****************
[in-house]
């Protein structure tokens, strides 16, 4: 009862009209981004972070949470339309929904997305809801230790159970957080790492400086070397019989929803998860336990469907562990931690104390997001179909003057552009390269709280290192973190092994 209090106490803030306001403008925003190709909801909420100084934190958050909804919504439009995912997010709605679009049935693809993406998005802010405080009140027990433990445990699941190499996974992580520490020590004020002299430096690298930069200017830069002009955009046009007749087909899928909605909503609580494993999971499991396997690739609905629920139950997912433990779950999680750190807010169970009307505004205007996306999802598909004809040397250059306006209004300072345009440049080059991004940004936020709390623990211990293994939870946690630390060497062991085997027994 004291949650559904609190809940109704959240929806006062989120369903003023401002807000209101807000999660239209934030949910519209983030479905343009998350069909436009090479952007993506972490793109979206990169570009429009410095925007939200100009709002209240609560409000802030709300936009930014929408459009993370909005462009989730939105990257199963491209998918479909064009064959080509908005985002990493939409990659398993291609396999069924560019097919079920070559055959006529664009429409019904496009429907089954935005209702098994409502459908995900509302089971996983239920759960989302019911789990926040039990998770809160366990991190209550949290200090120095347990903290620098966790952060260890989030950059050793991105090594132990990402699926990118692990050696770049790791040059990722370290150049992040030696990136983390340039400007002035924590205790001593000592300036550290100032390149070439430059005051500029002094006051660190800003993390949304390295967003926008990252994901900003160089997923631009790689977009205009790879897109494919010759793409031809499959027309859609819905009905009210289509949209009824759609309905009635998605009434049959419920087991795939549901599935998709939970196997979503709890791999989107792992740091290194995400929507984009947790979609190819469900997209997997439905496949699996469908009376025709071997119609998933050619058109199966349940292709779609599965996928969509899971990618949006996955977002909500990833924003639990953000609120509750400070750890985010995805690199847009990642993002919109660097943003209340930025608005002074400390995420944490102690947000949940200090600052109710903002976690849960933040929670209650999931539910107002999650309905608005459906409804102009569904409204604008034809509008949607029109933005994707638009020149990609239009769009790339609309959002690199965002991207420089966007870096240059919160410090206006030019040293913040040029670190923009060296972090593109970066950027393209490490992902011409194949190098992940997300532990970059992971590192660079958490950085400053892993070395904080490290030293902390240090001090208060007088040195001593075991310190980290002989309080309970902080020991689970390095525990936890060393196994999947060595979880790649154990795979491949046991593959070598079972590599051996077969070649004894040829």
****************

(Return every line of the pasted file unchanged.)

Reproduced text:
[in-house]
């Protein structure tokens, strides 16, 4: 009862009209981004972070949470339309929904997305809801230790159970957080790492400086070397019989929803998860336990469907562990931690104390997001179909003057552009390269709280290192973190092994 209090106490803030306001403008925003190709909801909420100084934190958050909804919504439009995912997010709605679009049935693809993406998005802010405080009140027990433990445990699941190499996974992580520490020590004020002299430096690298930069200017830069002009955009046009007749087909899928909605909503609580494993999971499991396997690739609905629920139950997912433990779950999680750190807010169970009307505004205007996306999802598909004809040397250059306006209004300072345009440049080059991004940004936020709390623990211990293994939870946690630390060497062991085997027994 004291949650559904609190809940109704959240929806006062989120369903003023401002807000209101807000999660239209934030949910519209983030479905343009998350069909436009090479952007993506972490793109979206990169570009429009410095925007939200100009709002209240609560409000802030709300936009930014929408459009993370909005462009989730939105990257199963491209998918479909064009064959080509908005985002990493939409990659398993291609396999069924560019097919079920070559055959006529664009429409019904496009429907089954935005209702098994409502459908995900509302089971996983239920759960989302019911789990926040039990998770809160366990991190209550949290200090120095347990903290620098966790952060260890989030950059050793991105090594132990990402699926990118692990050696770049790791040059990722370290150049992040030696990136983390340039400007002035924590205790001593000592300036550290100032390149070439430059005051500029002094006051660190800003993390949304390295967003926008990252994901900003160089997923631009790689977009205009790879897109494919010759793409031809499959027309859609819905009905009210289509949209009824759609309905009635998605009434049959419920087991795939549901599935998709939970196997979503709890791999989107792992740091290194995400929507984009947790979609190819469900997209997997439905496949699996469908009376025709071997119609998933050619058109199966349940292709779609599965996928969509899971990618949006996955977002909500990833924003639990953000609120509750400070750890985010995805690199847009990642993002919109660097943003209340930025608005002074400390995420944490102690947000949940200090600052109710903002976690849960933040929670209650999931539910107002999650309905608005459906409804102009569904409204604008034809509008949607029109933005994707638009020149990609239009769009790339609309959002690199965002991207420089966007870096240059919160410090206006030019040293913040040029670190923009060296972090593109970066950027393209490490992902011409194949190098992940997300532990970059992971590192660079958490950085400053892993070395904080490290030293902390240090001090208060007088040195001593075991310190980290002989309080309970902080020991689970390095525990936890060393196994999947060595979880790649154990795979491949046991593959070598079972590599051996077969070649004894040829």